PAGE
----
There used to be a significant gap in support for Nginx compared to Apache, but that’s been closing rapidly as Nginx is more widely adopted by major web hosts. Complete English-language documentation is now available for Nginx and many third-party developers provide the option to compile their software for either Apache or Nginx.
That said, support and compatibility is almost a non-issue when it comes to Apache since it’s been around for so many years and so widely used.
There is a huge array of official documentation and online support for Apache and a far larger number of IT professionals who have experience working within the Apache environment.
In addition, more shared hosts offer support for Apache than for Nginx because of the ability to offer individual configurations using the ‘.htaccess’ file.
VPS Environment: Nginx Wins
If you’re running a VPS environment, you’ll need to compare the Nginx vs Apache reverse proxy rather than using each as a standard web server. In this case, Nginx handily wins out over Apache.
The main reason for this is that most VPS environments are RAM-limited. That makes the more efficient hardware utilization by Nginx as the number of connections grows a significant benefit.
In addition, Nginx performs extremely well for serving static files, which makes it an ideal reverse proxy. Apache, on the other hand, is designed to work as a general purpose web server and using it as a reverse proxy requires much more careful load balancing.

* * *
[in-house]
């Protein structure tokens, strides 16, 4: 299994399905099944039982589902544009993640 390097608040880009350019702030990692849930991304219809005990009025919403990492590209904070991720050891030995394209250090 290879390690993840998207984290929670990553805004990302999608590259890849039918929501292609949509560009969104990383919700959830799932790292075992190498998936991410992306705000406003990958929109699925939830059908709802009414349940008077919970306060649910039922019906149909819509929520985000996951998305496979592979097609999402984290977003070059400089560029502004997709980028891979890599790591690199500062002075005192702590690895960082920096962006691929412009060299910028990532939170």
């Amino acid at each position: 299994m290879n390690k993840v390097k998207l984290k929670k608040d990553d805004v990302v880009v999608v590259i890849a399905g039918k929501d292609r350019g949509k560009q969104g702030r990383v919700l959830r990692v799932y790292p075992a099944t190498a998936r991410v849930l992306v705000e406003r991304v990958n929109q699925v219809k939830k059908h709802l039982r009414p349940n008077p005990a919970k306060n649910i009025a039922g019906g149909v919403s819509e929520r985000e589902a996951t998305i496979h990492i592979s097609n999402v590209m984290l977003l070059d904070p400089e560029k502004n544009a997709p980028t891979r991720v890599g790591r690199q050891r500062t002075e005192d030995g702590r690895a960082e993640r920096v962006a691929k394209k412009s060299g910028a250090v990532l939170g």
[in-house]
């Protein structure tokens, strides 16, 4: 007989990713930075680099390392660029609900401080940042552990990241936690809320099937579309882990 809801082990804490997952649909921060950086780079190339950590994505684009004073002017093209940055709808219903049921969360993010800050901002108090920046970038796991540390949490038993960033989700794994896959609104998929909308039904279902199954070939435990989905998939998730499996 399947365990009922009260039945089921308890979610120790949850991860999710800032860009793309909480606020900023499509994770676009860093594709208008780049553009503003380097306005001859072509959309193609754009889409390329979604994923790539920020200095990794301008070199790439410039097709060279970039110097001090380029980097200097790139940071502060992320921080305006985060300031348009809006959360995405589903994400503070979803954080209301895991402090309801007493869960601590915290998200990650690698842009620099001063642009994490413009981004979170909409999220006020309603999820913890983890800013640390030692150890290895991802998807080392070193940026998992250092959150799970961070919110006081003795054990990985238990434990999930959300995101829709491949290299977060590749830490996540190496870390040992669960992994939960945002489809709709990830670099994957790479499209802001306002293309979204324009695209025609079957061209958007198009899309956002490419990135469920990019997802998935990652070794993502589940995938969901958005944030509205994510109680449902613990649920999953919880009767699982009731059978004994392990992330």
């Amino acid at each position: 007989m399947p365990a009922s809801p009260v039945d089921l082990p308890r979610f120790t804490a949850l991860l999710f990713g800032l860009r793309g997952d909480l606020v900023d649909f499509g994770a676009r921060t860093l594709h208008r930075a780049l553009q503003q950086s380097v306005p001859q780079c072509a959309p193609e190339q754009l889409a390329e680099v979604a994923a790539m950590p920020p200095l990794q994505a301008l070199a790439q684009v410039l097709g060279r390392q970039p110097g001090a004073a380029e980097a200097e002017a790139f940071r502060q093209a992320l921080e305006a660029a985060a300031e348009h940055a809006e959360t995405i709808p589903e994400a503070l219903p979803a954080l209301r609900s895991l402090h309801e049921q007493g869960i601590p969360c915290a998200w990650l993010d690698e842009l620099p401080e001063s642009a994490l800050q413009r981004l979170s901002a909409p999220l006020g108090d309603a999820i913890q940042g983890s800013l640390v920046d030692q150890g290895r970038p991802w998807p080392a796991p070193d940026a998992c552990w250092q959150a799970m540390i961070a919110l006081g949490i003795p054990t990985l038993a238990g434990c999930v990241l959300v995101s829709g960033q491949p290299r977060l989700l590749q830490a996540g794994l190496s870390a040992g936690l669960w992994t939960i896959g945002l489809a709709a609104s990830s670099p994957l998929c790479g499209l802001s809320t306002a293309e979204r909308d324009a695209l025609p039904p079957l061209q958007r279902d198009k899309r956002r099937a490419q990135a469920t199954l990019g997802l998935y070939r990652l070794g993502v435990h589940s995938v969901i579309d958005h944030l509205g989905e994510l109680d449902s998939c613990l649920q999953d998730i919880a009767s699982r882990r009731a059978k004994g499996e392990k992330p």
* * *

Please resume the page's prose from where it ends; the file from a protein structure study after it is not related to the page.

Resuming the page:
Nginx vs Apache: Apache is Still Best for Shared Hosting and Ease of Use
When it comes to choosing between Nginx vs Apache, Apache is still the best choice for web servers that aren’t hardware limited.
While support for Nginx is growing, you’ll be able to find Apache expertise more easily in the event that you run into issues.
Plus, the dynamic module loading available in Apache makes a huge difference in being able to add and remove features without dropping connections from the core software.
That said, Nginx is a serious competitor, especially for servers that are primarily serving static content or that are low on CPUs or RAM.
In terms of sheer performance, Nginx is up to 2.5 times faster than Apache for static content and can compete on dynamic content. Plus, its small footprint makes it an ideal choice as a reverse proxy for VPS hosting.
Did this guide help you choose between Nginx vs Apache for your web server? Let me know in the comments below!